Chávez Rodríguez’s friends and allies do not want her to suffer the same fate if the campaign fails. Those close to Biden insist that will not happen. They said she has earned Biden’s trust and she is respected by the same top level of advisers who listen to the president.
A speaker at last weekend’s event described her to the audience as the pick not only of the president but also of Jill Biden, an incomparable ally of the East Wing.
After being named White House chief of staff, Klain said the second person he hired was Chávez Rodríguez, who was impressed by his work and «no drama» personality during the 2020 campaign. (The first hire was O’ Malley Dillon said).
Chávez Rodríguez has “built a working relationship with each of the high-level people around the president who have worked with her every day for the last two years,” Klain said in an interview. Noting that she participated in the daily senior staff meeting at 7:20 am, she said that she “knows the other people who work closely with the president. She has good personal relations with them. She has played a key role in helping us achieve the President’s successes and understands how they fit into the campaign and what they are about.»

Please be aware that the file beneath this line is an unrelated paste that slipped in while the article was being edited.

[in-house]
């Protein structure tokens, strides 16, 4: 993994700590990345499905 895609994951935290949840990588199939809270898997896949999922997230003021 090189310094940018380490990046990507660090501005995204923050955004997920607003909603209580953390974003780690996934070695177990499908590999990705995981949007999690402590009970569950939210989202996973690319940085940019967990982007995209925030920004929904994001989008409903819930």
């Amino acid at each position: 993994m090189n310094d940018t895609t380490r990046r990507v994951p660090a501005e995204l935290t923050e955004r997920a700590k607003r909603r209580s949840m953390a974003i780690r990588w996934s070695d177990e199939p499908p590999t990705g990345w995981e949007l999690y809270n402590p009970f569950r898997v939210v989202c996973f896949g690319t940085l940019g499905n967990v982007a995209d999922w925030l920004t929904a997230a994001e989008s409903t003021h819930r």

Inside the White House, Chávez Rodríguez has been a low-profile figure who keeps studiously low-key. A few days before his appointment was made public, his father, Arturo Rodríguez, was visiting the town. At no time did his daughter tell him that she could be chosen as Biden’s campaign manager.
“She never let us know about any of this,” said Arturo Rodríguez, former president of the United Farm Workers union and son-in-law of César Chávez. “We were having a great time talking and sharing, but she was always walking away and talking on the phone.”
The White House did not make Chávez Rodríguez available for comment. She is scheduled to start her new job the week of May 15. A White House press spokesman, Andrew Bates, said: «The president and campaign staff will run the campaign, while White House staff will have the typical limited engagement required by law, consistent with past administrations. ”.
Few can argue that Chávez Rodríguez fills an immediate and obvious void. Biden’s inner circle is a monochrome operation: white and mostly over 60. Installing Chávez Rodríguez as campaign manager is, at the most basic level, a symbolic gesture for a rapidly growing Latino population that Democrats need to mobilize, Biden allies said. They have work to do on this front.